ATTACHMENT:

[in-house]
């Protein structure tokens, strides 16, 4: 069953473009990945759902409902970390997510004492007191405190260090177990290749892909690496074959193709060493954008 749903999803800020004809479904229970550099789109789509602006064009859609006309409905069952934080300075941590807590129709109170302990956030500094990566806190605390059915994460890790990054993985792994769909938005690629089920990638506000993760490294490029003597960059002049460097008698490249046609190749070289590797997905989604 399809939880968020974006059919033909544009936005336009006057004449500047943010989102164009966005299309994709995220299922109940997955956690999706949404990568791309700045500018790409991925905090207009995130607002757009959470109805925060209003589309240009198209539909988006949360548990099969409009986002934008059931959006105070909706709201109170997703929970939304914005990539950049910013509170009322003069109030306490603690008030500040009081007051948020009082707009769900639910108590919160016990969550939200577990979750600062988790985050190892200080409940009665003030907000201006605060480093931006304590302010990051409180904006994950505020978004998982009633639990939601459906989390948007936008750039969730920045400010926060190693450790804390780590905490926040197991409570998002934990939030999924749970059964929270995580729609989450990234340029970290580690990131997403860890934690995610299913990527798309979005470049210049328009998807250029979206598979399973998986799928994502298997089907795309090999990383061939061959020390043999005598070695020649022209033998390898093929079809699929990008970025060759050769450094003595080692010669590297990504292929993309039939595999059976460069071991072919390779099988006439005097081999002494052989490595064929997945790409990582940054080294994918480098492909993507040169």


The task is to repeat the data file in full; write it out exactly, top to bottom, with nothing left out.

[in-house]
């Protein structure tokens, strides 16, 4: 069953473009990945759902409902970390997510004492007191405190260090177990290749892909690496074959193709060493954008 749903999803800020004809479904229970550099789109789509602006064009859609006309409905069952934080300075941590807590129709109170302990956030500094990566806190605390059915994460890790990054993985792994769909938005690629089920990638506000993760490294490029003597960059002049460097008698490249046609190749070289590797997905989604 399809939880968020974006059919033909544009936005336009006057004449500047943010989102164009966005299309994709995220299922109940997955956690999706949404990568791309700045500018790409991925905090207009995130607002757009959470109805925060209003589309240009198209539909988006949360548990099969409009986002934008059931959006105070909706709201109170997703929970939304914005990539950049910013509170009322003069109030306490603690008030500040009081007051948020009082707009769900639910108590919160016990969550939200577990979750600062988790985050190892200080409940009665003030907000201006605060480093931006304590302010990051409180904006994950505020978004998982009633639990939601459906989390948007936008750039969730920045400010926060190693450790804390780590905490926040197991409570998002934990939030999924749970059964929270995580729609989450990234340029970290580690990131997403860890934690995610299913990527798309979005470049210049328009998807250029979206598979399973998986799928994502298997089907795309090999990383061939061959020390043999005598070695020649022209033998390898093929079809699929990008970025060759050769450094003595080692010669590297990504292929993309039939595999059976460069071991072919390779099988006439005097081999002494052989490595064929997945790409990582940054080294994918480098492909993507040169």